What Training is Required


What Training is Required

Rider Operated Lift Trucks.

Approved Code Of Practice and Guidance

Paragraph 26 (1)

Every employer shall ensure that all persons who use work equipment have received adequate training for the purposes of Health and Safety, including training in the methods which may be adopted when using work equipment, any risks which such use may entail and precautions to be taken.

Paragraph 26 (2)

Every employer shall ensure that any of their employees who they supervises or manages, the use of work equipment has received adequate training for purposes of Health and Safety, including training in the methods which may be adopted when using work equipment, any risk which such use may entail and precautions to be taken.

This document is guidance for employers and managers who work ork manage forklifts and operators,anyone who manages forklift equipment should be aware of this publication and it can be downloaded for free from:

https://www.hse.gov.uk/pubns/books/l117.htm 


What  the L117 does explain, is the minimum standards required as a forklift operator:

On completion of training, the trainee should be able to do the following:

State the reasons for operator training, the risks associated with lift-truck 1operations and the causes of lift-truck accidents.

State the responsibilities of operators to themselves and others, including their  duties under the Health and Safety at Work etc Act 1974 (HSW Act) to take reasonable care of their own health and safety and that of other people, and co-operate with employers and others to help them comply with their legal duties.

Identify the basic construction and main components of the lift truck, stating  its principles of operation and load-handling capabilities and capacities.

Identify, as appropriate, handling attachments which may be used with the lift  truck.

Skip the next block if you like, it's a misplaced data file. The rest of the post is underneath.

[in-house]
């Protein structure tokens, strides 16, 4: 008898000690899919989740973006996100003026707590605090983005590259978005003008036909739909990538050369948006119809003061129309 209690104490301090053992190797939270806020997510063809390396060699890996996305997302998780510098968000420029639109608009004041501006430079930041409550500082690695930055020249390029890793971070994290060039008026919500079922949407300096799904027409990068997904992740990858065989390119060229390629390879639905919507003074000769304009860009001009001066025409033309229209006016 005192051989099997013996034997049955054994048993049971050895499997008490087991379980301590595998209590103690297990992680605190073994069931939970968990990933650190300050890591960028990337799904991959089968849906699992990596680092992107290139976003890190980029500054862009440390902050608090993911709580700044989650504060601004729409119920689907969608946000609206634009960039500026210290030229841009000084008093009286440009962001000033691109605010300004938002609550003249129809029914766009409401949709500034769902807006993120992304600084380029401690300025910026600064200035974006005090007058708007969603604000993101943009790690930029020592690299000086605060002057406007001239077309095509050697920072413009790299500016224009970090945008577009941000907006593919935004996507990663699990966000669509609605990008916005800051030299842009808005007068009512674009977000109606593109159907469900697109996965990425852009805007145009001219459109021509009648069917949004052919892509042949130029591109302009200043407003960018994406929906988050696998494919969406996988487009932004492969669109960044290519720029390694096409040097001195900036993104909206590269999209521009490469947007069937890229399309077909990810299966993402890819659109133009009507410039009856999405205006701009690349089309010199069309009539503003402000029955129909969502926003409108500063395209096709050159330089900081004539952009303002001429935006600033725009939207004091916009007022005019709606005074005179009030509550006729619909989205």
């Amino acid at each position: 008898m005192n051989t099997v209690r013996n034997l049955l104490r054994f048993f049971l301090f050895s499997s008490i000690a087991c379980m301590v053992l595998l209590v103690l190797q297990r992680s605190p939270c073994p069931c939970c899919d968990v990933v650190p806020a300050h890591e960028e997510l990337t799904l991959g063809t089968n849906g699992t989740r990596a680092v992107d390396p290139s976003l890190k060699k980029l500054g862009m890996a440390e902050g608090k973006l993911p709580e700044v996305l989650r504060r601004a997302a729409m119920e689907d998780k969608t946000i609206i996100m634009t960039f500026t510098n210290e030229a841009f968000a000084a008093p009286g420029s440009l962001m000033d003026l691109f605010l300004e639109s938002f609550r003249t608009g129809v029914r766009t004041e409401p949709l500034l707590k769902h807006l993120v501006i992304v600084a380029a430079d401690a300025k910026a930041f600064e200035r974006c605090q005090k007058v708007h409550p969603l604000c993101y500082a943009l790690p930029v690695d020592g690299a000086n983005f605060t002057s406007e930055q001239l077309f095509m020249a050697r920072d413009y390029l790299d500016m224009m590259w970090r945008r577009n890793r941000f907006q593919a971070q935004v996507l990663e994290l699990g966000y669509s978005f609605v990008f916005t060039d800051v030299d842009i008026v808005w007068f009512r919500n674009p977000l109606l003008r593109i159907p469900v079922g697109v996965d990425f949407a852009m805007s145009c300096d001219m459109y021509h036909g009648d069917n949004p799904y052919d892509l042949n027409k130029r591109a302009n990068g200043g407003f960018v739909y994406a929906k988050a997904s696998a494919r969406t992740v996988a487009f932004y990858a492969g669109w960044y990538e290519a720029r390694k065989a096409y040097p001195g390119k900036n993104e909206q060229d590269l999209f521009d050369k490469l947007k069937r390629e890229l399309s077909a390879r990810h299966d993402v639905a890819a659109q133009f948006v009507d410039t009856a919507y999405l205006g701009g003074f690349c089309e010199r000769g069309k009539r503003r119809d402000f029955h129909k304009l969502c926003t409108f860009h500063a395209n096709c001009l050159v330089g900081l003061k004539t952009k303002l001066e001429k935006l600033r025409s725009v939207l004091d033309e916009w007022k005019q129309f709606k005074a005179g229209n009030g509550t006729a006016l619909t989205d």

Locate and state the purpose of all controls and instruments and how to use them.

Place the forks or other handling attachment in predetermined positions using 6 the appropriate controls.

Identify various forms of load, and state the procedures for their stacking, destacking and separation; assess the weight, and, where relevant, the load centre of a load; and decide if the load with its known weight and load centre is within the truck’s actual capacity (safe working load).

State the factors which affect machine stability, including: turning, especially  the speed and sharpness of turn; load security and integrity; rated capacity and rated load centres; centres of gravity; ground conditions; and speed and smoothness of operation.

Follow correct procedures when loading and unloading vehicles.

Make visual checks to ascertain the safety, soundness and rating of structures  designed to receive loads, and place and remove loads on and from those structures at various heights.

Pick up and place loads, and drive and manoeuvre the machine forward and in reverse, laden and unladen, on inclines, in restricted spaces and on level ground (including rough terrain as applicable), following correct procedures and precautions.

Park the machine, following correct procedures and precautions.

Where applicable state the purpose of, and demonstrate how to use, safety devices including stabilisers, level indicators, and load indicators, if fitted, including the importance of using seat restraints.

Carry out inspection and maintenance tasks appropriate to operators as required by the machine manufacturers (including pre-shift checks) and any relevant legislation.

State what to do in an emergency while in control of a lift truck, for example, if  there is a tip over.

State why it is essential to have vehicle key custody arrangements.

For more information click on the picture of the L117 to find the link to download a free copy of the document from the HSE Website.